Only 90%!? For me it's closer to 98% I reckon
It's been documented that Nikon's 153 point AF system does sometimes focus on the background rather than the subject in certain scenarios. I first saw it mentioned on the D5 (was it @sk66 that mentioned it?)) and I too had it happen to me on the D850. It looks like it's happened here too. My experience was when there was a busy background and the subject was small in the frame.
spot (single) cell focus?
I have had this happen on both Nikon and canon - I put it down to my poor technique.
Less of an issue with that, but I think I had the odd one that did it with single point.
TBH it can happen with most cameras, I think it's more prone with the Nikon 153 point system for some reason. I wish I could find that thread as I can't remember why. I know the OP was in conversation with Nikon for quite a while about it, but I can't remember what the outcome was.
The outcome from Nikon was "it's as designed."
With the 153pt AF system in a dynamic mode it releases tracking much sooner and it doesn't function in a "nearest" manner anymore. The "blocked shot delay" is really just a "refocus delay," and it will happily select stuff farther away when it times out. The only slight exception is group mode which does *kind of* perform with a "nearest priority."
Also worth noting is that both the 51pt and 153pt systems are *not* using only the selected point to acquire focus when in a dynamic mode (maybe any mode, I haven't actually tested). It is also using all of the focus points immediately around the selected point... if the selected point fails to find a good focus it will lock on using the surrounding points if it can.
The PDAF system of a DSLR is using the position (phase) of very tiny images to determine focus... it cannot see/resolve very small details in the scene (it functions very much like a split screen viewfinder does).
You are expecting too much, and there are some user error/understanding issues as well I think.
By default, if you are using back button focus Nikons do not really care if the subject is in focus when using a dynamic mode, regardless of the release priority setting (it only cares for the very first initial acquisition).
The distance is too great. As others noted the atmospheric conditions will affect things... it can be heat, moisture, dust, etc, but there is always some crap in the air. Nothing makes as much of a difference as getting closer does, it helps reduce the atmospheric issue, and it makes the details larger so the PDAF system can actually see/resolve them.
Distance also affects SS requirements. If the subject is in motion then you need a higher SS when it is closer. But you also need a much higher SS when the subject is more distant regardless of it's speed. As an example, put your finger over something fairly large and relatively close; something like a chair across the room. Now move your finger around... how far does it have to move before it's not over the chair any more? Now put your finger over something about the same size about 100ft away... how far does it have to move now? That's exactly the same thing that occurs when trying to keep "pixel on detail" to prevent recording motion blur. And that image movement is also affecting the tiny images the PDAF sensor is trying to use.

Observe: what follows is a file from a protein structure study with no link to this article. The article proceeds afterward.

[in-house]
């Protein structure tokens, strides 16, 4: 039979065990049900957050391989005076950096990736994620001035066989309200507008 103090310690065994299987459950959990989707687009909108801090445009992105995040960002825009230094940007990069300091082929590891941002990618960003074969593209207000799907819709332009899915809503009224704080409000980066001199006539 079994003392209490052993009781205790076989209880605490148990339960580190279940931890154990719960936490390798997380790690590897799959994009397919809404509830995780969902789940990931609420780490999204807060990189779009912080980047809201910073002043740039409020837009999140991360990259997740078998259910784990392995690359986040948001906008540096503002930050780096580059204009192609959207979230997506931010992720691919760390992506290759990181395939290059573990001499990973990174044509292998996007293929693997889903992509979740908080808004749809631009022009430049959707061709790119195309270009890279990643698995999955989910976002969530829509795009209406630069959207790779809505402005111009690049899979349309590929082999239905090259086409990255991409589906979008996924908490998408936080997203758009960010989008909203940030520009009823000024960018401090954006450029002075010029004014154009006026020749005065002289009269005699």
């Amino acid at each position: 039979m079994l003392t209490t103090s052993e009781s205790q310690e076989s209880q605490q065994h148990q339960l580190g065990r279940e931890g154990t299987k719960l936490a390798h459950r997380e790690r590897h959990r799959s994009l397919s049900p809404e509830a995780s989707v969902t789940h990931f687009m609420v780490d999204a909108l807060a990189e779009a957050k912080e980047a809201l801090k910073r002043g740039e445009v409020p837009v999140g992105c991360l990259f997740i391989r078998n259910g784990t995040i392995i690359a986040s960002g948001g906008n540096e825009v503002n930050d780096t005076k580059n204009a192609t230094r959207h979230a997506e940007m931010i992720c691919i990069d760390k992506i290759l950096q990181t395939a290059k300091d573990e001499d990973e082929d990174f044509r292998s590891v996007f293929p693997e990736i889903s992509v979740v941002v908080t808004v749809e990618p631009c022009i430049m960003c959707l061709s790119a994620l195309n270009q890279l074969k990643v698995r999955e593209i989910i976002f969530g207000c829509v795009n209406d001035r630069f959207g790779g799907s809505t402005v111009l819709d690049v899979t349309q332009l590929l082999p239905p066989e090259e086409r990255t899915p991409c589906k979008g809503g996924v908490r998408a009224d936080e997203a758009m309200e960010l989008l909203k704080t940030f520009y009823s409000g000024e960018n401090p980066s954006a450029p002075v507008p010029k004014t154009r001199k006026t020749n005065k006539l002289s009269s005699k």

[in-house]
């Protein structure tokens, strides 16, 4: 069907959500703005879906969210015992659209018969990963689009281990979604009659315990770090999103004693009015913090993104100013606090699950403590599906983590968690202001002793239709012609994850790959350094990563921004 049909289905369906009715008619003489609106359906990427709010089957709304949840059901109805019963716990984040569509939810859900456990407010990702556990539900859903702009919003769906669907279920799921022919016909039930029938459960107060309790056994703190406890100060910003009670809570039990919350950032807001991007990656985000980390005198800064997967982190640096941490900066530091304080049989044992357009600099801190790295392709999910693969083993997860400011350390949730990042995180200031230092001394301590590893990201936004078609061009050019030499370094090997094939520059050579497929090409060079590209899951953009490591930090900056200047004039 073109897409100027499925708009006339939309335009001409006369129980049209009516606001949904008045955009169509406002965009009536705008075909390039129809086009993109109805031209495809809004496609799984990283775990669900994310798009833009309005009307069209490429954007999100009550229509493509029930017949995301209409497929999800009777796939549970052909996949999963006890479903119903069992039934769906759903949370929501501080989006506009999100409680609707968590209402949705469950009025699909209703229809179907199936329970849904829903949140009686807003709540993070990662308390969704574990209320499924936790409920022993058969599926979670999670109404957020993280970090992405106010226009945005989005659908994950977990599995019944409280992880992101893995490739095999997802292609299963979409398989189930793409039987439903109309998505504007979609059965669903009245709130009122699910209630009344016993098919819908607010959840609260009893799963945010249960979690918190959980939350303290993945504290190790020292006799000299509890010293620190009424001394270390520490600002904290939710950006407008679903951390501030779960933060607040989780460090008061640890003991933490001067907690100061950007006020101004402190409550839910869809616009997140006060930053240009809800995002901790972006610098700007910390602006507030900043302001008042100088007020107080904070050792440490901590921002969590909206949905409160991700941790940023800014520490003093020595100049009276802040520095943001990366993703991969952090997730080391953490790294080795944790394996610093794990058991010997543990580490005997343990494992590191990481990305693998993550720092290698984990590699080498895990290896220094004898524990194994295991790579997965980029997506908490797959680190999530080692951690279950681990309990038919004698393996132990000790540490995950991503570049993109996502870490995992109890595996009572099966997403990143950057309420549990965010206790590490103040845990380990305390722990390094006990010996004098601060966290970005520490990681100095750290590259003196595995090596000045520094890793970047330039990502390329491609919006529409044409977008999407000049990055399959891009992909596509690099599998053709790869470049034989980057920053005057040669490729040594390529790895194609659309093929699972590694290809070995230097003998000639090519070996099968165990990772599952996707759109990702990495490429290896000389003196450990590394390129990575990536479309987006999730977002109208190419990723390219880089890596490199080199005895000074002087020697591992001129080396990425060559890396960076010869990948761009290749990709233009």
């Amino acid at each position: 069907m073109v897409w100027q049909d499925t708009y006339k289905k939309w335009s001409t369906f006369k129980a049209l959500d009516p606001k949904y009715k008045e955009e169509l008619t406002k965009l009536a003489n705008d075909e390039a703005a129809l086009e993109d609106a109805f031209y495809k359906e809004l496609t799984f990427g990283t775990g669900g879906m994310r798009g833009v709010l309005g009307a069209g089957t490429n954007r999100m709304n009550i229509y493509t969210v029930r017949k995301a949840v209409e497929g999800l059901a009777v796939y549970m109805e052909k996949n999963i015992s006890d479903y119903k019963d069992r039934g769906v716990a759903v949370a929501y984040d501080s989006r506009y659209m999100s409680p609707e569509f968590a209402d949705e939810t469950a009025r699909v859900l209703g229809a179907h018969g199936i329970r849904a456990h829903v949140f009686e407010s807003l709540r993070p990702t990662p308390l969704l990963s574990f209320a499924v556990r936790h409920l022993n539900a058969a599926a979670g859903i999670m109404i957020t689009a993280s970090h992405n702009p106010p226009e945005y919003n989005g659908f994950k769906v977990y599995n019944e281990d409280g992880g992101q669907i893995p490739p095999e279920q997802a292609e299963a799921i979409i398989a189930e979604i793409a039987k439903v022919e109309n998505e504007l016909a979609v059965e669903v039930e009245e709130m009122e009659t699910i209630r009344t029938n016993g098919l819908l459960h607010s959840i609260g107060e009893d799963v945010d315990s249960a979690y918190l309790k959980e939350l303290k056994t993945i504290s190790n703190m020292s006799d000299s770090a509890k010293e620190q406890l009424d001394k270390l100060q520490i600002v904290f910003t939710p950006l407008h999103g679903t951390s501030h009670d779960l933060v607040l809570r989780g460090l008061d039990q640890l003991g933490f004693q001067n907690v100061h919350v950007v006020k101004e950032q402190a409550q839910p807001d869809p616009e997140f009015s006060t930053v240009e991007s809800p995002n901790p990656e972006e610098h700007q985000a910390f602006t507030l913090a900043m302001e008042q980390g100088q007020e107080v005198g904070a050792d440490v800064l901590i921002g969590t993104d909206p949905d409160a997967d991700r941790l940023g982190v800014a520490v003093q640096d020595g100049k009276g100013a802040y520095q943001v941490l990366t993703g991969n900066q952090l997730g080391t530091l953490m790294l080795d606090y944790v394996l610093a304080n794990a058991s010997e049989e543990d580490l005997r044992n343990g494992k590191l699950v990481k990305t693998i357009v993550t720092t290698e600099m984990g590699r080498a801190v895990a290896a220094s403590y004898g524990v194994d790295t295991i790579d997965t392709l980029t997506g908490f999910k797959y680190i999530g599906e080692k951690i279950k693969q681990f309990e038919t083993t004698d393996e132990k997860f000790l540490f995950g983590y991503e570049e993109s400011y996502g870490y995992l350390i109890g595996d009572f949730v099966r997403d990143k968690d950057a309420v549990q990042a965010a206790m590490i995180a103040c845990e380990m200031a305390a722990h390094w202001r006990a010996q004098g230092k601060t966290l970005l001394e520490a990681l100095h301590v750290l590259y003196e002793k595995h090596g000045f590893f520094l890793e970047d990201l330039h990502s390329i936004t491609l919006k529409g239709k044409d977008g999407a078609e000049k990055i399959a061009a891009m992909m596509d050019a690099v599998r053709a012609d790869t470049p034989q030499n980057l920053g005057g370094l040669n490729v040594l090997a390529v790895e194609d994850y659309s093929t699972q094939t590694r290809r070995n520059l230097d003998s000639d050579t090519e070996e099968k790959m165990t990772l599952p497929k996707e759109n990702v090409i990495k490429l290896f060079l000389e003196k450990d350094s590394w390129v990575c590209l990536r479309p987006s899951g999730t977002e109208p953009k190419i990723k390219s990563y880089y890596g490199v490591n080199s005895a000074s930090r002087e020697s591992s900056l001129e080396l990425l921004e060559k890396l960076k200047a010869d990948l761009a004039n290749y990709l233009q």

So I was right, it was you that posted about the problem Thanks for posting again, sorry I couldn't find the original thread. Interesting that the dynamic mode doesn't necessarily select the chosen focus point when acquiring and tracking focus, that's useful info. I thought that the AF lock on wasn't as sticky in my D850 as it was on my D750 but thought it must've just been my imagination so thanks for clarifying that it's not just me So I guess the only mode that's close to guaranteeing it's going to AF on your subject and not the background or whatever is single point? TBH that's what I've find with any camera I've used. I've tried 3D, group, dynamic, (plus the different Sony modes such as flexible spot when I had that) and always revert back to single point as I find it the most accurate and consistent. Fortunately for me I rarely shoot BIF so don't need group etc
Am I right in thinking that you said that the AF system is more likely to focus on the background when it's a busy background?
Thanks @sk66, your explanation makes complete sense, and confirms what others have said on the thread but also adds the importance of a high shutter speed a greater distances, 1/800 may not have been enough given the amount of movement at my end - I don't think my monopod was appropriate equipment for the job at hand. I normally carry it instead of my tripod for convenience, but I'm realising that me not being steady enough is the likely cause of the soft images, rather than an focus issue. The softness does look a bit more like motion blur too.
I have been only using dynamic points for BIF, and on this occasion I was using single point.
I'm keen to try again with my tripod - a higher shutter speed. Perhaps a remote shutter too? Would you recommend tightening off the gimbal head prior to taking the shot when the subject is static?
Also, my experience with VR is that when I have it on - when I activate the shutter, I notice that the view through the viewfinder 'jumps' and when it returns to normal, the focus spot may have 'jumped' from the intended initial placing before activating the shutter. At first I thought that might have been the cause of missed focus.For that reason I have had it switched off, only switching it on when light is poor, and I have to drop my shutter speed below 1/focal lengh. Should I be using VR in circumstances like this when I have my shutter speed up above 1/800. Do you use VR when shooting BF at 1/1250 and above using dynamic AF?
Credit to @kingo15 and @HoppyUK too. They did mention shutter speed earlier too
Back home soon, will send over the RAWs, and some samples with my other lens where AF didn't work out for me at the wedding. With the way things are going, it does look like the failure is down to user error rather than faulty equipment!! Blush.
P.S. I'm a guy